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Red Line Commuter Rail Project Is 'Delayed Indefinitely'

http://66.225.205.104/LM20120404.mp3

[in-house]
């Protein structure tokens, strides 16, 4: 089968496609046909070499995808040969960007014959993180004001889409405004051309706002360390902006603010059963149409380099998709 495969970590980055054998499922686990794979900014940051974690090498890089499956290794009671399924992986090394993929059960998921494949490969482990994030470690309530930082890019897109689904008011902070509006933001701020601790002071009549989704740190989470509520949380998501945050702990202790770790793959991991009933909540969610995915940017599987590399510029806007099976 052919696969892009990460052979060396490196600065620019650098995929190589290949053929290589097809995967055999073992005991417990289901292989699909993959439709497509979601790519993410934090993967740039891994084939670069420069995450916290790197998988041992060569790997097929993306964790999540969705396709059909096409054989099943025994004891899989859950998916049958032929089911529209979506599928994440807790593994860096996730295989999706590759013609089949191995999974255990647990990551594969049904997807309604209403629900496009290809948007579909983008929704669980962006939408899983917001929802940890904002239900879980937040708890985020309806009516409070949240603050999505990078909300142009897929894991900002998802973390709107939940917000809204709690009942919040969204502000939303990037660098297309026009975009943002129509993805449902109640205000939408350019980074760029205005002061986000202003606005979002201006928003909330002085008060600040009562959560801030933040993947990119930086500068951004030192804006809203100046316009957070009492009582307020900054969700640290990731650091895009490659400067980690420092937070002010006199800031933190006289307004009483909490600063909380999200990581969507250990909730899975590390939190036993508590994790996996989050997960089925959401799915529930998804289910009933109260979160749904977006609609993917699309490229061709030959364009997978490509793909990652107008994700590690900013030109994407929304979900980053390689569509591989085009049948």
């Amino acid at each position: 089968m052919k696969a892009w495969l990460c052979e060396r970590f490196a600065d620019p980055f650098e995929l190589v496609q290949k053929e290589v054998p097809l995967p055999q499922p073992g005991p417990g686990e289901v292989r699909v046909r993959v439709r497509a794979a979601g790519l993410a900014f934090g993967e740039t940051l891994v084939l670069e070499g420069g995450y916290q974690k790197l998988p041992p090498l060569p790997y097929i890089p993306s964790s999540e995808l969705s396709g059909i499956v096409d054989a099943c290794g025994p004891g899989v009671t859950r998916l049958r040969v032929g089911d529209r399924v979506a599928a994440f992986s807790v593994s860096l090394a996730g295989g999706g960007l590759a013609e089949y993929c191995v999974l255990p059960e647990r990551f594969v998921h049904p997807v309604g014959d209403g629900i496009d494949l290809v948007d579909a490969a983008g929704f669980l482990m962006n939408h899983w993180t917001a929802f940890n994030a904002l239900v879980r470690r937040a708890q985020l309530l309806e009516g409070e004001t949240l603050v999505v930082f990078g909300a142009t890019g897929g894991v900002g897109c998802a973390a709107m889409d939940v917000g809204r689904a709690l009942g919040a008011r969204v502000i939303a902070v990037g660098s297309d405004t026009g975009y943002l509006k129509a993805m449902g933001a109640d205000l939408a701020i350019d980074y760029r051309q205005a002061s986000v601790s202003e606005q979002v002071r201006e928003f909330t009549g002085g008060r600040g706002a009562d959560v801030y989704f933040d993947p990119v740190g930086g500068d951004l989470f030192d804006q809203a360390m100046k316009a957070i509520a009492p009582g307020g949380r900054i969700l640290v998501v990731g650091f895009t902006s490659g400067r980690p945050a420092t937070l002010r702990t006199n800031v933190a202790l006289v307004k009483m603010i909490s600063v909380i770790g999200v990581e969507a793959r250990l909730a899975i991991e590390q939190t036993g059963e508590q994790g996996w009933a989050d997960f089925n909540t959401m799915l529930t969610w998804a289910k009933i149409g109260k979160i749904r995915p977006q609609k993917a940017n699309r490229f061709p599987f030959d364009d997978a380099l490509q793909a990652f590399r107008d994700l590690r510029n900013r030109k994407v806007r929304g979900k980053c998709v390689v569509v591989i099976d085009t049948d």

The proposed Red Line commuter rail which would stretch 25 miles from Charlotte to Mooresville continues to hit snags and planners now say the project is delayed indefinitely. WFAE's Lisa Miller is with host Marshall Terry to explain the status of the project: TERRY: It was just a few months ago that the state and the Red Line Task Force unveiled this ambitious financing plan and began a series of public meetings to get support for the project. What went wrong? MILLER: It seems as though the backers of the Red Line underestimated what it would take to get Norfolk Southern on board and that's critical because Norfolk Southern owns the train tracks which the commuter rail would run on. Right now, the company uses the track for two freight train trips a day. The state wants to upgrade the tracks and run at least another sixteen commuter trips as well. Early on, state transportation officials talked as if Norfolk Southern had already signed off on the plan, but recent letters from the company make it pretty clear that's not the case. TERRY: What is Norfolk Southern's concern? MILLER: In a letter to the state and the Red Line Task Force back in January, Norfolk Southern said commuter rail would get in the way of their freight business and is "fundamentally incompatible" with the company's ability to expand its business. Then another letter in February called the Red Line project "fatally flawed" for similar reasons. The company says it needs to conduct a study to see if moving freight and commuters works on the same line. That study could take months, even, years and it's expensive. The company says it won't pay for it. The task force is trying to keep an optimistic face. At their last meeting, Davidson Mayor John Woods downplayed the disagreement with Norfolk Southern. WOODS: We've gotten a great communication back from them by email, inviting that study to begin now, effectively the spring. And so we're initiating contact to create those meetings and to begin that level of discussion. TERRY: Well, if the task force is hopeful, has Norfolk Southern given any indication that its objections can be overcome? MILLER: Not publicly. A lot will hinge on what that study finds. Now, the Red Line plan does call for some monetary incentives. Norfolk Southern would get a one-time fee of $28 million for use of the track. Cornelius Mayor Jeff Tarte is part of the task force that's overseeing the project. He compares the negotiations to a game of poker. TARTE: There is some number that makes it viable for Norfolk Southern to participate and we sort-of have to decide what's reasonable in the plan. Kind of like knowing how much money you're willing to bet on Texas Hold 'Em. MILLER: At some point the number would be too big for the state and cities to come up with. But Tarte thinks there's still room for negotiation. TERRY: And what about Norfolk Southern? MILLER: They wouldn't agree to an interview on tape, but the company has said it would meet again with Red Line proponents later this spring or summer. That's a significant setback. The plan was to get all nine municipalities and agencies involved to vote on the Red Line this summer, so the financing of the plan could move forward. The financing plan itself has also been a hard sell because it entails a special tax for many business properties along the line. TERRY: If Norfolk Southern doesn't agree to commuter rail on its train tracks are there other alternatives? MILLER: To build a rail line from scratch would mean acquiring miles of property. Mayor Tarte jokingly suggests putting it down the median of I-77 which the state already owns. Clearly, any alternative to using Norfolk Southern's line would be a lot more expensive and time-consuming. And many commuters between Charlotte and Mooresville are impatient for an alternative to driving on increasingly congested freeways. MT: Thanks for the update, Lisa. LM: Thank you.